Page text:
Inclusion Now Articles Issue 21
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Building Relationships at Seaview Primary School
Is Inequality in Education the Elephant in the Room?
Another 'Flipping' Accreditation?
Government Backtracks on UN Convention
Inclusion at Netherfield Primary
Thrown Over the Fence - Experiences of Transition
How Inclusive is the English Education System?
The Inclusion Assistant
Sue is back to show everyone her new uniform. She's been at
comprehensive school for two days now and is full of enthusiasm that she wants
to share with her friends. Staff gather round in the airy entrance hall to
tell her how smart she looks. Sue beams in response. Two years ago, when Seaview
Primary school opened, Sue was a troubled child, disruptive, bullying others,
emotionally volatile and on the verge of exclusion.
Colin also appears, smiling shyly as he describes how he's been in school for two whole days without any problems. Last year Colin had problems most days, and stretched the support resources of the school almost to the limit, but he and they survived to make a fresh start.
That these two young people have managed to remain and even thrive in mainstream education is a tribute to the efforts they have made to face up to and resolve some of the issues facing them, take responsibility for their behaviour and adapt. It is also due to the work of Seaview School in establishing itself as a place where all young people are valued and, more specifically, where positive relationships are consciously built and maintained.
Seaview Primary school opened in 2006, the amalgamation of one Junior and two Infant schools into a new building in Horsley Hill, a close-knit but deprived community in South Shields. The children, particularly in the Junior school, were regarded by the staff as challenging. The school cohort, staff and children remained stable, meaning that three sets of practice, three sets of rules and three cultures had to be brought together. That responsibility fell to Jane Cunningham, the Headteacher and the only member of staff entirely new to the school.
From the start Jane took bold decisions. She decided that the first year of the school would be about establishing culture and ethos, the way that people would be with each other. She had already asked me, in my role as Behaviour Development Officer for the Local Authority, to come into the school to help by training staff and working with pupils. We shared an unease at the limitations of behaviour management systems we had previously worked with, Jane as the head of a neighbouring Primary school and myself as a senior teacher in a number of Special schools. What we did not have initially was a clear alternative to put in their place.
We began by taking practical steps and sending positive messages. The rules of the new school were written by the pupils, each class submitting suggestions before a committee of pupils and staff made the final decision. Each class was given training in using positive praise to raise self esteem and improve the atmosphere by giving at least as much attention to success as to difficulty. Year 6 buddies were trained to offer support to pupils and staff at playtimes and breaks. As pupils and staff milled around the new building, often in a state of confusion, their contribution in calmly supporting and managing the flow of people was invaluable. Year 5 pupils were trained as Peer Mediators, on duty at lunchtime to help to resolve minor disputes and difficulties among their peers. Staff were trained in Team Teach strategies to de-escalate difficult situations and manage their own feelings under stress.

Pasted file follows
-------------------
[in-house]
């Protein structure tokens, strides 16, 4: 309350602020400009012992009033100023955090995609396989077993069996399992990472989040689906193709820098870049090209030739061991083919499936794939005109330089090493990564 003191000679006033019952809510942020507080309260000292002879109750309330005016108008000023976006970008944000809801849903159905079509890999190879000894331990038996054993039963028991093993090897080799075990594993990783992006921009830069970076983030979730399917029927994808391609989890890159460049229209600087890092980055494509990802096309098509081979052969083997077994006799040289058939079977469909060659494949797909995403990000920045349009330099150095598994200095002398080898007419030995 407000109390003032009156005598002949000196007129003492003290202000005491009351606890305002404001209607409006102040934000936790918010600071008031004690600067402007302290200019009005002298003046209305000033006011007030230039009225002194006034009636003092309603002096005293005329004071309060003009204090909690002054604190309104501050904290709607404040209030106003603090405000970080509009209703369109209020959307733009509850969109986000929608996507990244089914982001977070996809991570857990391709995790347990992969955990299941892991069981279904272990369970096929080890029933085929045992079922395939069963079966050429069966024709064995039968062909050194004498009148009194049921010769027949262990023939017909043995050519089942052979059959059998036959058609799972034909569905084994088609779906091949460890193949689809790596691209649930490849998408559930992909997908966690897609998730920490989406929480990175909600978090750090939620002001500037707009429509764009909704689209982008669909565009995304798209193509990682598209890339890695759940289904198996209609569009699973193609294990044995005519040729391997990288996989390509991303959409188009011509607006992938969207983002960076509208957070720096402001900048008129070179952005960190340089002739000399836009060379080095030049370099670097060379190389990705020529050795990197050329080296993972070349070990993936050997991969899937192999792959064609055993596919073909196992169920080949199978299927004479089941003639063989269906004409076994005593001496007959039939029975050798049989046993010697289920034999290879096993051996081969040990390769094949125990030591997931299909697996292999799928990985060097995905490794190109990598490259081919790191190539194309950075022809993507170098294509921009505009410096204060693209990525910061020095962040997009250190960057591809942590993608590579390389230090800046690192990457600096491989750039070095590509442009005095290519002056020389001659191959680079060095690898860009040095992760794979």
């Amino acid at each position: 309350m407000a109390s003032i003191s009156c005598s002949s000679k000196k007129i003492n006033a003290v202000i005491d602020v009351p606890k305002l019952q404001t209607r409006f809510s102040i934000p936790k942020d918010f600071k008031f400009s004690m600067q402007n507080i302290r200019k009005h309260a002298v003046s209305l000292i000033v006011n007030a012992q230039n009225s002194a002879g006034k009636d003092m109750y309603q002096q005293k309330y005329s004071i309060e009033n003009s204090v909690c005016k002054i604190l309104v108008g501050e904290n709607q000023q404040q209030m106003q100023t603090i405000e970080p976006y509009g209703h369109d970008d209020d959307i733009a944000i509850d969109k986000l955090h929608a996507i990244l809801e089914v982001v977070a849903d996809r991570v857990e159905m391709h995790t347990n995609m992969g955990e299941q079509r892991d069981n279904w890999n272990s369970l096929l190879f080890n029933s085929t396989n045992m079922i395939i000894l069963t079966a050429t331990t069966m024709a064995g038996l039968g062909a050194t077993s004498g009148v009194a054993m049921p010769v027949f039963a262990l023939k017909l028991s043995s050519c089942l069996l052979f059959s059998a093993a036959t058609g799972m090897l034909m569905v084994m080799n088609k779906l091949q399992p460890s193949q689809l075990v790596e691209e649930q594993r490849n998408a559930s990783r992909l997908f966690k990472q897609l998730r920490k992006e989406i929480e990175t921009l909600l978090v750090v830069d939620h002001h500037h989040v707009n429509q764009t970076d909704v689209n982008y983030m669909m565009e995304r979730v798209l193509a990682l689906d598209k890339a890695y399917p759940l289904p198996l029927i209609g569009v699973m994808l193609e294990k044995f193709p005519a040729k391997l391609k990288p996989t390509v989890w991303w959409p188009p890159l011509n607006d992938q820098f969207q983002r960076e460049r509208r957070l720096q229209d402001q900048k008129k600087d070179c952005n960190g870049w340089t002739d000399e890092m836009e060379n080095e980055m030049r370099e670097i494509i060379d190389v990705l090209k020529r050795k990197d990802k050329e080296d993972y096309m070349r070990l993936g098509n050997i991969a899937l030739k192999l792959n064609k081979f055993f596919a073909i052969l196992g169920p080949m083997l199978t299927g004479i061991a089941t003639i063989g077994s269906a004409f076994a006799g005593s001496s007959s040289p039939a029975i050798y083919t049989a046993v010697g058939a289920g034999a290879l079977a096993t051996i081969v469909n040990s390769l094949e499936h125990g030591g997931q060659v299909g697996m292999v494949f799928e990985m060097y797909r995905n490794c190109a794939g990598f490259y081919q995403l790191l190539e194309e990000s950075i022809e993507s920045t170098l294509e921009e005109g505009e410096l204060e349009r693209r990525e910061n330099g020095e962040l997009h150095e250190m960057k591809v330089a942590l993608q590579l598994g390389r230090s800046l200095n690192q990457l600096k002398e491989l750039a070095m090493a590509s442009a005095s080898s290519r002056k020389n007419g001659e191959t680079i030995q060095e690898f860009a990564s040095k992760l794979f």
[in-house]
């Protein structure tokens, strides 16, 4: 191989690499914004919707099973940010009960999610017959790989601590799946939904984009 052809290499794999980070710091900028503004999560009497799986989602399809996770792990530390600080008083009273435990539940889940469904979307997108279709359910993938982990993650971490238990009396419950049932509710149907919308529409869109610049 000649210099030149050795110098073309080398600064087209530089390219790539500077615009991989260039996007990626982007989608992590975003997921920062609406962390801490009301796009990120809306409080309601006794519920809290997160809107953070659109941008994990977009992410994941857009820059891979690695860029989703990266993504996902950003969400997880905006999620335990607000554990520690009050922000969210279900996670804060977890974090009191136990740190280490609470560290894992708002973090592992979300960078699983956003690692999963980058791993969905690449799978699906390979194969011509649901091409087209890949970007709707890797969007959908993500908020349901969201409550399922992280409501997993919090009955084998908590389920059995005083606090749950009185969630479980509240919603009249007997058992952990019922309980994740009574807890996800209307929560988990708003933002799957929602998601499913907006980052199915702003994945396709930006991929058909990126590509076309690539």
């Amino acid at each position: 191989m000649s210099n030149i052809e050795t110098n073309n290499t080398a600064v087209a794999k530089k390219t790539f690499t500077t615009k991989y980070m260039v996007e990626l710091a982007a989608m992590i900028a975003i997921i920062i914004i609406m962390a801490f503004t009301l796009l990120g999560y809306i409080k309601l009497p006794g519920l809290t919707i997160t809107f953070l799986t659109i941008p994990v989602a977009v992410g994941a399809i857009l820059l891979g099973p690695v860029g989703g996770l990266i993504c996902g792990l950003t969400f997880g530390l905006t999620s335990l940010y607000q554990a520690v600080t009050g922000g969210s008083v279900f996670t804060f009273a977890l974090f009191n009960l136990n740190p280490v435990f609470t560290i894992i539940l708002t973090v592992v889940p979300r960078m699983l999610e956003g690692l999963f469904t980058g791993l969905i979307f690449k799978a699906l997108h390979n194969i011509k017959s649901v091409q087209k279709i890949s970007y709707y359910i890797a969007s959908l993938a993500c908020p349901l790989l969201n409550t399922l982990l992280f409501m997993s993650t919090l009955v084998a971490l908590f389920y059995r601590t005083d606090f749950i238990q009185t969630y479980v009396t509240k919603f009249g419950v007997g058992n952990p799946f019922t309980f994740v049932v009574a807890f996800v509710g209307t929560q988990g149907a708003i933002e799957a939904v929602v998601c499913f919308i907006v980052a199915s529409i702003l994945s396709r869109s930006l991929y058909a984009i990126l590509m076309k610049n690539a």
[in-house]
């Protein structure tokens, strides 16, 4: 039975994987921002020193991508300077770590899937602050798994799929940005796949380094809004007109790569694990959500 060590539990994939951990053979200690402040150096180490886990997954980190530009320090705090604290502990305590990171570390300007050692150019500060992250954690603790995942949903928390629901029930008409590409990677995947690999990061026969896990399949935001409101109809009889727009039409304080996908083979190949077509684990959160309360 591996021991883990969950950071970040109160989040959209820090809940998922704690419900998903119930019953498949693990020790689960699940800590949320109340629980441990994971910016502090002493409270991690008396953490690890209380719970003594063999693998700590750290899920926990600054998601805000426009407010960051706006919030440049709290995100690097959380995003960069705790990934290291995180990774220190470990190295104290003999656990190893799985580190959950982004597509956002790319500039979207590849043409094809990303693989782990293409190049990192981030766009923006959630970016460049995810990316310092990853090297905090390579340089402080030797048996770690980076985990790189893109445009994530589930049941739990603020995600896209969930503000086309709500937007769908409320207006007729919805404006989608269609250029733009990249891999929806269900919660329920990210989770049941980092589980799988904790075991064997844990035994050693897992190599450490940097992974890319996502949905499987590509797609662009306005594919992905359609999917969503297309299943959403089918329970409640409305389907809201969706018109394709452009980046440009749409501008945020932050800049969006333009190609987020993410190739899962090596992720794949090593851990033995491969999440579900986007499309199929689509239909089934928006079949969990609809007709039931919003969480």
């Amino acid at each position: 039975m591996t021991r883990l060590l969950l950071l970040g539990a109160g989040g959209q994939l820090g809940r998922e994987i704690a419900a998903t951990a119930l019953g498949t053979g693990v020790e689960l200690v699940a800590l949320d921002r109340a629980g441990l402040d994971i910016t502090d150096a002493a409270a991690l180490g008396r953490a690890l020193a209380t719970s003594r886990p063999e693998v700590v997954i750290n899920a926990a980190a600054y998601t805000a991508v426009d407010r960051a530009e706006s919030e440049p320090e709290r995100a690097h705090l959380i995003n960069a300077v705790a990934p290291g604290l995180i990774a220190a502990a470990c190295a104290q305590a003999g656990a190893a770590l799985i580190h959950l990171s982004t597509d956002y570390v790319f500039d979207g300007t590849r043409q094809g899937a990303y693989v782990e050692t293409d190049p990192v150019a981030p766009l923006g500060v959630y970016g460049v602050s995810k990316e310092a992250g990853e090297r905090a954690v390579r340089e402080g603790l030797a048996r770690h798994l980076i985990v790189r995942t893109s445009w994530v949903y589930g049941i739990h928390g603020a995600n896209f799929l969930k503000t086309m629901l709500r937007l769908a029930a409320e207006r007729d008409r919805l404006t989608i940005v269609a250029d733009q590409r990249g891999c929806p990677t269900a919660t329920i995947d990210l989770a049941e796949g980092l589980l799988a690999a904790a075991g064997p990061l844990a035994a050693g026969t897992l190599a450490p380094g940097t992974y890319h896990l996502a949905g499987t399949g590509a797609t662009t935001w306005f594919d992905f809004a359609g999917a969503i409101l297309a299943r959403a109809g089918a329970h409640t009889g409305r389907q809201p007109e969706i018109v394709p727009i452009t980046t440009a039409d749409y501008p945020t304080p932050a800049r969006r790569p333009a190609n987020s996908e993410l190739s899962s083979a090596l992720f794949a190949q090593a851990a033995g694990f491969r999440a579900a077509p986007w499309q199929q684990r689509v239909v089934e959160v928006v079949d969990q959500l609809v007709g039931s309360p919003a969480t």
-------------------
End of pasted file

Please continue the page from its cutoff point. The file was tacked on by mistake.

A message was being sent that in Seaview school attention
would be paid to the good things happening around the school, that pupils
would be given responsibility and the skills to manage themselves, and that
difficulties would be resolved calmly and positively. But this was not enough
for Jane, or for me. We both had experience of working in schools where many
of the same strategies had been applied and yet the underlying culture had
not changed, where it was still taken for granted that some children could
not be managed, that aggression and shouting were acceptable management tools
for teachers. The problem was that the strategies and training addressed the
skills and behaviours of staff and children, but not directly the beliefs
and values that underpin them and determine how effectively they can be applied.
We needed something more.
It was a passing comment in a training session led by Inclusive Solutions that pointed to a way forward, 'Wouldn't it be a great thing,' said one of the trainers, 'if schools had a Relationship Policy rather than a Behaviour Policy?' Fortuitously, this came at a point when Jane was beginning to consider a Behaviour Policy for the new school. We began a discussion about doing something different.
Behaviour is a difficult concept in Education. To illustrate this, the next time you are with a group of school staff ask them to visualise a piece of behaviour they have observed in school during the last week. Then ask them to raise a hand if it was a positive piece of behaviour (I average 1 member of staff in a group of 20). Any discussion of behaviour in schools tends to have (bad) silently inserted. This tends to colour any discussion from the start and focus attention on what we do not want rather than what we do want.
We quickly realised that by focussing on relationships we could take a step back from dealing reactively with behaviours to creating an environment in which negative behaviours were less likely to occur and could be resolved positively when they did. The introduction to the policy stressed some key concepts and pieces of language:
The primary focus of classroom activity is the process of teaching and learning.
For this to be effective pupils need to be in a good learning state, calm, alert and safe.
A good learning state requires positive relationships, between teachers and pupils, pupils and other pupils and the wider school community.